Legal Business Blogs

Sponsored briefing: Q&A – Vefa Resat Moral

How would you describe the current state of the Turkish legal market?

In two words, ‘fragile’ and ‘optimistic’. For the last half decade Turkey has been busy with national security, all types of elections, geopolitical developments and positioning, global mind games and, consequently, a recessed economy. Such uncontrollable developments are naturally pressing on business law and the legal market. Due to the above stated facts there have been several conditions precedent over the investment climate that negatively affect the legal market.

Given Turkey’s recent economic problems and the government’s new 5% growth target, how is this affecting your clients and what adjustments are they making given the current investment/economic climate?

All clients have been repositioning their status while revising business plans and budgets as the conditions are redealt with. Export and new markets are main ways out for manufacturing businesses as the Turkish lira has been devaluing over the past year. As a general overview, apart from clients’ short term, midterm loans have been restructured in a lot of big names in the Turkish market where our clients may have benefited. Clients aim to be transformed to sharp sharks from big whales by trying to increase profitability rather than revenues via certain measures such as cost cutting, reduction of headcount, prolonging maturities and other measures over procurement.

How can you and your clients mitigate the risks should there be an economic downturn?

Generally, they have been extremely diligent over their risk management in order to avoid potential unexpected disputes. They reduce national sales since there may be collateral problems with their dealer or clients. Therefore, they have been transformed conservatively by reducing their appetite for risk. Since collection and maturity are two big problems in the national market, they try to increase their liquidity. As stated above, they also experience certain day-to-day measures when trying to increase their export, while exploring new markets as much as possible. Furthermore, potential collaborations, alliances and partnership opportunities have been increased, since clients need market expansion.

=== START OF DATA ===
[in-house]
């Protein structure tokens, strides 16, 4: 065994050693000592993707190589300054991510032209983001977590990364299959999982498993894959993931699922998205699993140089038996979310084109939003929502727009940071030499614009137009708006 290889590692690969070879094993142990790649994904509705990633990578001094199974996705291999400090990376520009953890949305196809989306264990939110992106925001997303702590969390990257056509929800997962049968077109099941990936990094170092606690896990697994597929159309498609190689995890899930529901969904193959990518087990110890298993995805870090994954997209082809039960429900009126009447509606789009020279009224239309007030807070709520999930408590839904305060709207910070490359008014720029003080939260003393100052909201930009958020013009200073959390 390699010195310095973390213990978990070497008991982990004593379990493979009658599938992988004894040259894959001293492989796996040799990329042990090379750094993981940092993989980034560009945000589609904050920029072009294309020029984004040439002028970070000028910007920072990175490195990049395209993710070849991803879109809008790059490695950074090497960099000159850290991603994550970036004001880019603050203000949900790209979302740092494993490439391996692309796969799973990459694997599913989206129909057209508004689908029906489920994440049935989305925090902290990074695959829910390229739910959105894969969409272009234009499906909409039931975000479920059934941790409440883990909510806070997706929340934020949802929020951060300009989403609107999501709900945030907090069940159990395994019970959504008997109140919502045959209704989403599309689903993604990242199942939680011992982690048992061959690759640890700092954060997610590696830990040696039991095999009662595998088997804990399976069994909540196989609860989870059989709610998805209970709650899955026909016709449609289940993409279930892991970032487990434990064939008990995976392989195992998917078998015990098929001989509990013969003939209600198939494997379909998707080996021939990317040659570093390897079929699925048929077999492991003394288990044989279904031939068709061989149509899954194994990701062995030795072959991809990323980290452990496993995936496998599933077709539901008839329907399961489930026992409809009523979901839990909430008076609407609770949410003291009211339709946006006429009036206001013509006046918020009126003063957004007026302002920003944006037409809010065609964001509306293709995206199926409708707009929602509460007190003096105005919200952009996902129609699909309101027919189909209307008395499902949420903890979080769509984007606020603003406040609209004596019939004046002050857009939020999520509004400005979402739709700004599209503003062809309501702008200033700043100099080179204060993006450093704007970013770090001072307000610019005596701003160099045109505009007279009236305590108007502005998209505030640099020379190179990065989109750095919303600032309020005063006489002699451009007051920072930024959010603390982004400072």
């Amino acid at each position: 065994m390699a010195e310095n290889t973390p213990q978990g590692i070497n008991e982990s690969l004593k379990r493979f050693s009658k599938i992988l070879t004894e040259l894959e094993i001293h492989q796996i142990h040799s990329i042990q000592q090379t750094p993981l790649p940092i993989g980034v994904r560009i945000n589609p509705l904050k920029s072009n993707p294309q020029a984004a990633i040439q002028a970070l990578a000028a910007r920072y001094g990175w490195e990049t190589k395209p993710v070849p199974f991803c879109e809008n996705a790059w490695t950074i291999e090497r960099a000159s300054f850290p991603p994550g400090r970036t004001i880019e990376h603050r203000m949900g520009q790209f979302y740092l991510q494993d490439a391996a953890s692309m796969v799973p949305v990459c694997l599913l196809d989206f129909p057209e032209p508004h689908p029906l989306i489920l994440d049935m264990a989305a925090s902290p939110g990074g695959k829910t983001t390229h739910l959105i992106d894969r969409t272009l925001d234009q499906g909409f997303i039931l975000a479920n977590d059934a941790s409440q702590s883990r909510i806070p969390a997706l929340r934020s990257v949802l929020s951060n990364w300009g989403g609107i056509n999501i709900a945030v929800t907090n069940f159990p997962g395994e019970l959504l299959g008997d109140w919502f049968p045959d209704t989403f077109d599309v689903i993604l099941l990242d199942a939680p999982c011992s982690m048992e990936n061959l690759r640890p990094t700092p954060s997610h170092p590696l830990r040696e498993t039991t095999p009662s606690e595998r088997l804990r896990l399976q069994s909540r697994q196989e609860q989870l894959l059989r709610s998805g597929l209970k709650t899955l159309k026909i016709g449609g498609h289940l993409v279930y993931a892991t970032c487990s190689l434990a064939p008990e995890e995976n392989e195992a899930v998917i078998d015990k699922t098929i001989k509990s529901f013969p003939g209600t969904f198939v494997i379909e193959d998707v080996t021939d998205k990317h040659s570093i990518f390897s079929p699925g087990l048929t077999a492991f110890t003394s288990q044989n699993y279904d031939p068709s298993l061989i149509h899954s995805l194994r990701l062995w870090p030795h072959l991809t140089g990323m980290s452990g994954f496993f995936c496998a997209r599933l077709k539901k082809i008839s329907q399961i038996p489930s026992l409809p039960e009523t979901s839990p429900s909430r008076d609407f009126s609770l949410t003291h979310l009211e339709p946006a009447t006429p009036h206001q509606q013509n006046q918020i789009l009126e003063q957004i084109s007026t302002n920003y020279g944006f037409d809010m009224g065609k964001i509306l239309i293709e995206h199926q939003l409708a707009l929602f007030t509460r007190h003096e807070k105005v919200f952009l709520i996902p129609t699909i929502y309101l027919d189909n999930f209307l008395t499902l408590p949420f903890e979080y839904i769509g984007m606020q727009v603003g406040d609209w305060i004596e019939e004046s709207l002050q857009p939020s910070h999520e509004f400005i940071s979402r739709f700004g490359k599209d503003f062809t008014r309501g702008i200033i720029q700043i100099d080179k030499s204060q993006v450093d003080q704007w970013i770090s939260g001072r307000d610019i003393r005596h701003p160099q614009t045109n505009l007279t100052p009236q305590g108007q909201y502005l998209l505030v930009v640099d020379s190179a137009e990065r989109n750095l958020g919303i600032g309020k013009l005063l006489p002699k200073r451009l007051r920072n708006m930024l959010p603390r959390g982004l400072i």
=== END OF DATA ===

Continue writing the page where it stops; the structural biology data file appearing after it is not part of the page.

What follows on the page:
What practice areas are busy and why, and which are the biggest originators of work, and why?

In the beginning of 2019, we have been appointed by two leading conglomerate companies in Turkey active on wide areas of business such as FMCG [manufacturing, fast-moving consumer goods], energy and logistics. As we also advise them on dispute resolution, litigation and employment, we took over more than 3,000 files from ten different law firms. That means our dispute resolution, litigation and employment departments have been very busy.

As a compliance department, we have also been appointed by several worldwide big names on wide areas of practice such as technology, FMCG, entertainment and cryptocurrency. Therefore, the compliance team is always busy and this is also an optimistic development regarding Turkey, with newcomers considering entering the market.